BOI: You have mentioned how you had to mellow Varun when he used to speak loudly or mess up his hair or wrinkle his shirt. What were those experiences like?

SS: We are so used to costumes always being ready and ironed before the shot. Now, if the scene is about my actor waking up in the morning, it has to look real as we are making a realistic film. Varun’s hair was being done properly and I was, like, what is this! Who has such neat hair? So, I had to mellow him in that way.

I would tell him, you are sitting right next to me and you don’t have to shout, the camera is there and the sound can be captured easily without you putting in too much effort. In our films, everything has to be blatantly visible and audible. There were many times we shot him saying his lines with his back to the camera. He would ask me why he wasn’t facing the camera and I would calm him, saying I had got the shot.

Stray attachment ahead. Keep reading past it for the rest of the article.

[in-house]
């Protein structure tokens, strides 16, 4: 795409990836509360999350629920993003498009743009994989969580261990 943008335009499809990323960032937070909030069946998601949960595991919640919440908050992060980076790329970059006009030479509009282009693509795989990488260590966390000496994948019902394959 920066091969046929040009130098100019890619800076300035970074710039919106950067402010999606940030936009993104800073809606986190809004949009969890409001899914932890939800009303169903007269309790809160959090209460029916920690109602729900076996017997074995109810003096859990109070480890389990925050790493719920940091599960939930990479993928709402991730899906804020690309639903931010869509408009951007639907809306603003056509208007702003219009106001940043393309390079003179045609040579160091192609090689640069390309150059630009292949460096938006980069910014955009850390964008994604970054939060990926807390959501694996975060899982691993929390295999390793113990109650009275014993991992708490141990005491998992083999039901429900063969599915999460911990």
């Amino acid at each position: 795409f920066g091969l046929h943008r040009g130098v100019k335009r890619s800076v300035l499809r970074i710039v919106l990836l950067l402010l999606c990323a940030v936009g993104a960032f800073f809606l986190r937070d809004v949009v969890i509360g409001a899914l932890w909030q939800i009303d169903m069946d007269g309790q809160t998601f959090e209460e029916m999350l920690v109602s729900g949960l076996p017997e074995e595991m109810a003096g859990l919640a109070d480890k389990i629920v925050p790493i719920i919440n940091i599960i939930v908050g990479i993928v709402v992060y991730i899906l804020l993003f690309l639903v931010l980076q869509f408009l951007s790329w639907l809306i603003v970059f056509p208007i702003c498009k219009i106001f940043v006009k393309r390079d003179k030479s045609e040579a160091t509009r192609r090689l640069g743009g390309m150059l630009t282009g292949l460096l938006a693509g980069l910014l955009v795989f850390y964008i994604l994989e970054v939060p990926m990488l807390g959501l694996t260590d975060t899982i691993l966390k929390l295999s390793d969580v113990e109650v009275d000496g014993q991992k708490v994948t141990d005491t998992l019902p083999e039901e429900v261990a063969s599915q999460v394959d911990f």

BOI: The trailer is very intriguing and doesn’t reveal much about the film. What is the response you have received so far?

SS: I think the answer is in the question itself. People are both very intrigued and confused. The trailer is supposed to do that, to build curiosity, but no one has said that they didn’t like the trailer; everyone is quite impressed with it. They say they like it but they are not able to understand much about the film from the trailer. I said, yeah, obviously I cannot give away much about my film in the trailer.

People who like my kind of films have responded beautifully. I haven’t come across any negative comments. They find it fresh and have reacted positively. There is something in the film. I think that’s what a trailer should do; it should intrigue them and they should go and watch the film, regardless of whether or not they know the actual story.